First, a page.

A recent report showed that Generation Y, those under 28, were increasingly believing that home ownership was unachievable and were spending their money on travel and shopping rather than saving for a deposit on a house.
If this is true then all the commentators who have bombarded us with how housing is grossly unaffordable and out of the reach of young people need to shoulder the blame. These commentators may think they are sticking up for the young, but they are not doing them any favours at all.
Young people do need to hear some home truths (pun intended) but they also need to hear that home ownership is possible and that there are strategies for how they can achieve it.
First some home truths. No one has a right to home ownership. It is just as hard to get into your first home today as it has always been. You are not going to get your dream home first up. If you want to own your home you have to make it a priority and prioritise your spending to save a deposit. It will probably be more expensive to own your home than to rent it, but you will be better off in the long run.
A West Auckland couple were recently in the media saying that they couldn't afford a home and were "trapped" as tenants. They had one child but were living in a three bedroom house and paying rent in the top 25% price band. If they rented a 2 bedroom moderately priced house this alone would save them around $120 a week or $6,000 a year.
This couple were on a single income of over $80,000, which is quite a bit higher than average. Through a cheaper rental and careful budgeting they could save $300pw. In five years this would amount to around $80,000 in savings. Combined with a Kiwi Saver first home grant and withdrawing their employers contribution, this would increase the size of their savings to around $110,000.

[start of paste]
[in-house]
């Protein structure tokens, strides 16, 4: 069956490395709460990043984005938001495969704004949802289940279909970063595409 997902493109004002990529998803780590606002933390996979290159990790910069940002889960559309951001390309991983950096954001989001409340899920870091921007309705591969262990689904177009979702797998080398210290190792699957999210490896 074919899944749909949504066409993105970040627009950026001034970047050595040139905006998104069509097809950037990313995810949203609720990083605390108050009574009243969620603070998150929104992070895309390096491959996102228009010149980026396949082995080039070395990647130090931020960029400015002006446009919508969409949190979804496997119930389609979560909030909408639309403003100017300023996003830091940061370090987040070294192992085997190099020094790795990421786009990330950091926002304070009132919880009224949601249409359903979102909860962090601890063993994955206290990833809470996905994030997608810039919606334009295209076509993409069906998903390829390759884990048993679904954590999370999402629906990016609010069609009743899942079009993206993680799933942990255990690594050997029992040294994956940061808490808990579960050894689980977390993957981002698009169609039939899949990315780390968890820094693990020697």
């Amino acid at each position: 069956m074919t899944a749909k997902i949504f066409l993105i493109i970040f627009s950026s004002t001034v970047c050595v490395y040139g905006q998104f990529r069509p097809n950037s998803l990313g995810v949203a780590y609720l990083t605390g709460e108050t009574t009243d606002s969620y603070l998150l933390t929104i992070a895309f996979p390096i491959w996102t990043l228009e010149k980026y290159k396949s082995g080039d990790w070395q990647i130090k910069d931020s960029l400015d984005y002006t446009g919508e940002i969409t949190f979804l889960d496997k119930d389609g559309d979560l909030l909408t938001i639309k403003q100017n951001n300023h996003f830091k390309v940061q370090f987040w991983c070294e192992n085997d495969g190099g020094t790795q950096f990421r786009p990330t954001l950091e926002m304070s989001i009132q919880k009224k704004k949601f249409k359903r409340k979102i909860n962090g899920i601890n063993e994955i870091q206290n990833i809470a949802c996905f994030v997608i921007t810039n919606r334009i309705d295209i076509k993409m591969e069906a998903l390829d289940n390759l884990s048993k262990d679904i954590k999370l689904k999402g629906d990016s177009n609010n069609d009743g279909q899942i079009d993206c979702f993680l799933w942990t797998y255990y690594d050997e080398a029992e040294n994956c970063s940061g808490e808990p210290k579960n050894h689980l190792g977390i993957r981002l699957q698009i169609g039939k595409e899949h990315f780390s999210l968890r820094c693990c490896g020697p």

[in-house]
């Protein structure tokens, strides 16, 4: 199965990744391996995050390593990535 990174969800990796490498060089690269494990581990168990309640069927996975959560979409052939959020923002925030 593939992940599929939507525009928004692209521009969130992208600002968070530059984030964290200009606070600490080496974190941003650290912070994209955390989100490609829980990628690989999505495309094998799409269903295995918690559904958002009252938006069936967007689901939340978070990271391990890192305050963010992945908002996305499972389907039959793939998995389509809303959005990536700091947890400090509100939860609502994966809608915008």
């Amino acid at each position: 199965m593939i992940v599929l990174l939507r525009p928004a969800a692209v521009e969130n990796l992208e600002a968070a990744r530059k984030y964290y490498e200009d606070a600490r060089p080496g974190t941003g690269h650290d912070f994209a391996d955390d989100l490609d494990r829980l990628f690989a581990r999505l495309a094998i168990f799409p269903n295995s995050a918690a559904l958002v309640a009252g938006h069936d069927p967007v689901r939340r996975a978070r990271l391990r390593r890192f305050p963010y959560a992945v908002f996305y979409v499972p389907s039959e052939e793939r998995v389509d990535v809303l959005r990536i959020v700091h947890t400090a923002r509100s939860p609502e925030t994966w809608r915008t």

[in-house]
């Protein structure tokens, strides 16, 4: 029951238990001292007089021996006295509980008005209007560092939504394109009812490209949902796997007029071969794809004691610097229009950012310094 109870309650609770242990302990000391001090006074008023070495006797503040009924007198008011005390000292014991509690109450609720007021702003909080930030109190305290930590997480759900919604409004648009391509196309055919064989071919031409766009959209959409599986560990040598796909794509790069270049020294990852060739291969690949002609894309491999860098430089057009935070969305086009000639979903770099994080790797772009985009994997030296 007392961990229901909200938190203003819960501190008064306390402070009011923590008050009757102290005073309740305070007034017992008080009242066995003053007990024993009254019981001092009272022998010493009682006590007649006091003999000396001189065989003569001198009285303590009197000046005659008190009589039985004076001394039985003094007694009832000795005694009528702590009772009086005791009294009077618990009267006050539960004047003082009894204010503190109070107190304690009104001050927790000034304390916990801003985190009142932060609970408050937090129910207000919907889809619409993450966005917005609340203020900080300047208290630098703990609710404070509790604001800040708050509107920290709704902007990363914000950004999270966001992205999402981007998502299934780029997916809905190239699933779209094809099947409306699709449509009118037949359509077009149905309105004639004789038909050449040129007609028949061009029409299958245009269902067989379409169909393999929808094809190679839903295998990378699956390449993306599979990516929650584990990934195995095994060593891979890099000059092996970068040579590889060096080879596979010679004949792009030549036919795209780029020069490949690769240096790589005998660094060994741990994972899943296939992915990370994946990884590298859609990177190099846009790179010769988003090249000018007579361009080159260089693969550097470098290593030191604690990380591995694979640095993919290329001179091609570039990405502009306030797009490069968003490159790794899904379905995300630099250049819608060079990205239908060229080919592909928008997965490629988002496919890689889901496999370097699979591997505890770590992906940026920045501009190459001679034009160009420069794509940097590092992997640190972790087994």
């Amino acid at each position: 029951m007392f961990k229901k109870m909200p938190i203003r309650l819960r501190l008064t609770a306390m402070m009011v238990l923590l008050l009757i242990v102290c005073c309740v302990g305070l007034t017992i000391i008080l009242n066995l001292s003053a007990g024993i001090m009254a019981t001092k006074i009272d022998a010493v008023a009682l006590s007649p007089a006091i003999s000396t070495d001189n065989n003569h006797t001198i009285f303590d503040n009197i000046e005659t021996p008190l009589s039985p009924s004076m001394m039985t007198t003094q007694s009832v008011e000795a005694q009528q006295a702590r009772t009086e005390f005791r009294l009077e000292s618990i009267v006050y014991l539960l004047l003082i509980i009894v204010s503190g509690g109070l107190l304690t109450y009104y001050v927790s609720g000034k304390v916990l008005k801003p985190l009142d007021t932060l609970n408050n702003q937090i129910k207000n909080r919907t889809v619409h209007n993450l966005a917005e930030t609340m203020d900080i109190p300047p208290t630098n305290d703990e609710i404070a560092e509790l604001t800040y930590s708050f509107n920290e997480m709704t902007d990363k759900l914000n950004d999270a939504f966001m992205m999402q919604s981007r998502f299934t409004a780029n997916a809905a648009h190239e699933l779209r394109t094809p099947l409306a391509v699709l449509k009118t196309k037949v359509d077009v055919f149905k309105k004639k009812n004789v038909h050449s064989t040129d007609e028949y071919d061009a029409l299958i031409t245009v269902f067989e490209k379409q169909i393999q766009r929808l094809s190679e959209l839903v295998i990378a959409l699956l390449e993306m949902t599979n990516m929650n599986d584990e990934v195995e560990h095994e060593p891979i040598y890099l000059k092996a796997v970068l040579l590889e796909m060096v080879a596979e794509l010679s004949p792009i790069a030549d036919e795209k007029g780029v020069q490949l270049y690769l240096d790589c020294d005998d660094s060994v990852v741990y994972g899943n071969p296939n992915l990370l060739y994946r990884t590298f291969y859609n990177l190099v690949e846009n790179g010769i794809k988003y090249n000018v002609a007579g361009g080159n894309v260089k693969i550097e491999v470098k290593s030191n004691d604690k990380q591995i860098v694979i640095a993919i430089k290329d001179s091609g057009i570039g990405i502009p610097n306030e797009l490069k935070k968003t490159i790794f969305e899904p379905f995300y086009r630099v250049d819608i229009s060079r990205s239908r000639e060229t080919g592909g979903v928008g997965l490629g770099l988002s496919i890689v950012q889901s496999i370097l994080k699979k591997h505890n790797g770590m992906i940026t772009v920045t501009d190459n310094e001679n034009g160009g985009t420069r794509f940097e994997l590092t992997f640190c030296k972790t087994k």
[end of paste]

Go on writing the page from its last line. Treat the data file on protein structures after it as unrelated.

Using this as a 20% deposit they could buy their first home up to a value of $550,000. However they would probably be better off buying a cheaper $450,000 home with a more manageable mortgage. By doing this they could be in a debt free home in 25 years. In all likelihood they would be able to upgrade their home after a few years and still be in a good financial position.
First home buyers need advice on how they can get into home ownership. For instance, it is a lot easier to get a home before having a family. Get flatmates to supplement your income or buy with friends and share the cost. Buy a do-up and add value to it. Get a second job.
If none of this sounds appealing then a valid choice is to take the cheaper option of renting and have more money to spend. It's all about individual choice.
Property investors are frequently accused of keeping first home buyers out of the market, but I would suggest media commentators negative attitudes are more to blame. I hope their negativity is replaced with some practical advice for those who want to get into their first home.